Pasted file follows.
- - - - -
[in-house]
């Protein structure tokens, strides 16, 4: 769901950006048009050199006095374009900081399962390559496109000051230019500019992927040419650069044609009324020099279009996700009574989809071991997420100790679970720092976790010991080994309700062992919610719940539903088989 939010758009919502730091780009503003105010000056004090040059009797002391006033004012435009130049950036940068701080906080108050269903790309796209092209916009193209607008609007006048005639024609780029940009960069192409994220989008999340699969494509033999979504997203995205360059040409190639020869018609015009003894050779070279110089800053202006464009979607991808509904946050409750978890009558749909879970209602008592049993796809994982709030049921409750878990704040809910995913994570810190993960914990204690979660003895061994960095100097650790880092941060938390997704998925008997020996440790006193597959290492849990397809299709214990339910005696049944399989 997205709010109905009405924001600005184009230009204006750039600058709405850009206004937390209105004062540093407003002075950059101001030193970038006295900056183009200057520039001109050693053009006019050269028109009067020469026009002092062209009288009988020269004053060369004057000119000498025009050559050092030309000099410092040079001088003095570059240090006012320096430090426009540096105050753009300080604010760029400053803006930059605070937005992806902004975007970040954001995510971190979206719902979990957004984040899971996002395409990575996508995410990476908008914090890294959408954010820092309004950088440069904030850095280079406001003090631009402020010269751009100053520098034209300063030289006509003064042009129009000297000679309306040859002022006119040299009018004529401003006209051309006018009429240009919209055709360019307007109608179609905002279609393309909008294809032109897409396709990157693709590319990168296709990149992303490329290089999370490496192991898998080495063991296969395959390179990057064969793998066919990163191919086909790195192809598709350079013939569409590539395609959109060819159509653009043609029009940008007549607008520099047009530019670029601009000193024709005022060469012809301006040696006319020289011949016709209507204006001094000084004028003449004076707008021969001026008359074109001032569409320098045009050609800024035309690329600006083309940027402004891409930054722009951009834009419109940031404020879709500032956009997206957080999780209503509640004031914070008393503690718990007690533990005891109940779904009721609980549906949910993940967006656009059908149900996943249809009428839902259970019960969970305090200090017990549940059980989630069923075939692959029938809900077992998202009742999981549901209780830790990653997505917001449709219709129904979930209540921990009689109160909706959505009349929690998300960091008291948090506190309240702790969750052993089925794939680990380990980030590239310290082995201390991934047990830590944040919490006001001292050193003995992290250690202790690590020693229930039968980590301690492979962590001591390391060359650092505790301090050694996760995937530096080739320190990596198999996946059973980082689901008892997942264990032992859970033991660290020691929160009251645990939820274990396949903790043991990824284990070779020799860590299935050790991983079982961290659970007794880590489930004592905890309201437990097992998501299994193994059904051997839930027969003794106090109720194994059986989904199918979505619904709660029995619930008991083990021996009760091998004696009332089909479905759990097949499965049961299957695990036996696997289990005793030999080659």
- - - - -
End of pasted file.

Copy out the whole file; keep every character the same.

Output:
[in-house]
């Protein structure tokens, strides 16, 4: 769901950006048009050199006095374009900081399962390559496109000051230019500019992927040419650069044609009324020099279009996700009574989809071991997420100790679970720092976790010991080994309700062992919610719940539903088989 939010758009919502730091780009503003105010000056004090040059009797002391006033004012435009130049950036940068701080906080108050269903790309796209092209916009193209607008609007006048005639024609780029940009960069192409994220989008999340699969494509033999979504997203995205360059040409190639020869018609015009003894050779070279110089800053202006464009979607991808509904946050409750978890009558749909879970209602008592049993796809994982709030049921409750878990704040809910995913994570810190993960914990204690979660003895061994960095100097650790880092941060938390997704998925008997020996440790006193597959290492849990397809299709214990339910005696049944399989 997205709010109905009405924001600005184009230009204006750039600058709405850009206004937390209105004062540093407003002075950059101001030193970038006295900056183009200057520039001109050693053009006019050269028109009067020469026009002092062209009288009988020269004053060369004057000119000498025009050559050092030309000099410092040079001088003095570059240090006012320096430090426009540096105050753009300080604010760029400053803006930059605070937005992806902004975007970040954001995510971190979206719902979990957004984040899971996002395409990575996508995410990476908008914090890294959408954010820092309004950088440069904030850095280079406001003090631009402020010269751009100053520098034209300063030289006509003064042009129009000297000679309306040859002022006119040299009018004529401003006209051309006018009429240009919209055709360019307007109608179609905002279609393309909008294809032109897409396709990157693709590319990168296709990149992303490329290089999370490496192991898998080495063991296969395959390179990057064969793998066919990163191919086909790195192809598709350079013939569409590539395609959109060819159509653009043609029009940008007549607008520099047009530019670029601009000193024709005022060469012809301006040696006319020289011949016709209507204006001094000084004028003449004076707008021969001026008359074109001032569409320098045009050609800024035309690329600006083309940027402004891409930054722009951009834009419109940031404020879709500032956009997206957080999780209503509640004031914070008393503690718990007690533990005891109940779904009721609980549906949910993940967006656009059908149900996943249809009428839902259970019960969970305090200090017990549940059980989630069923075939692959029938809900077992998202009742999981549901209780830790990653997505917001449709219709129904979930209540921990009689109160909706959505009349929690998300960091008291948090506190309240702790969750052993089925794939680990380990980030590239310290082995201390991934047990830590944040919490006001001292050193003995992290250690202790690590020693229930039968980590301690492979962590001591390391060359650092505790301090050694996760995937530096080739320190990596198999996946059973980082689901008892997942264990032992859970033991660290020691929160009251645990939820274990396949903790043991990824284990070779020799860590299935050790991983079982961290659970007794880590489930004592905890309201437990097992998501299994193994059904051997839930027969003794106090109720194994059986989904199918979505619904709660029995619930008991083990021996009760091998004696009332089909479905759990097949499965049961299957695990036996696997289990005793030999080659």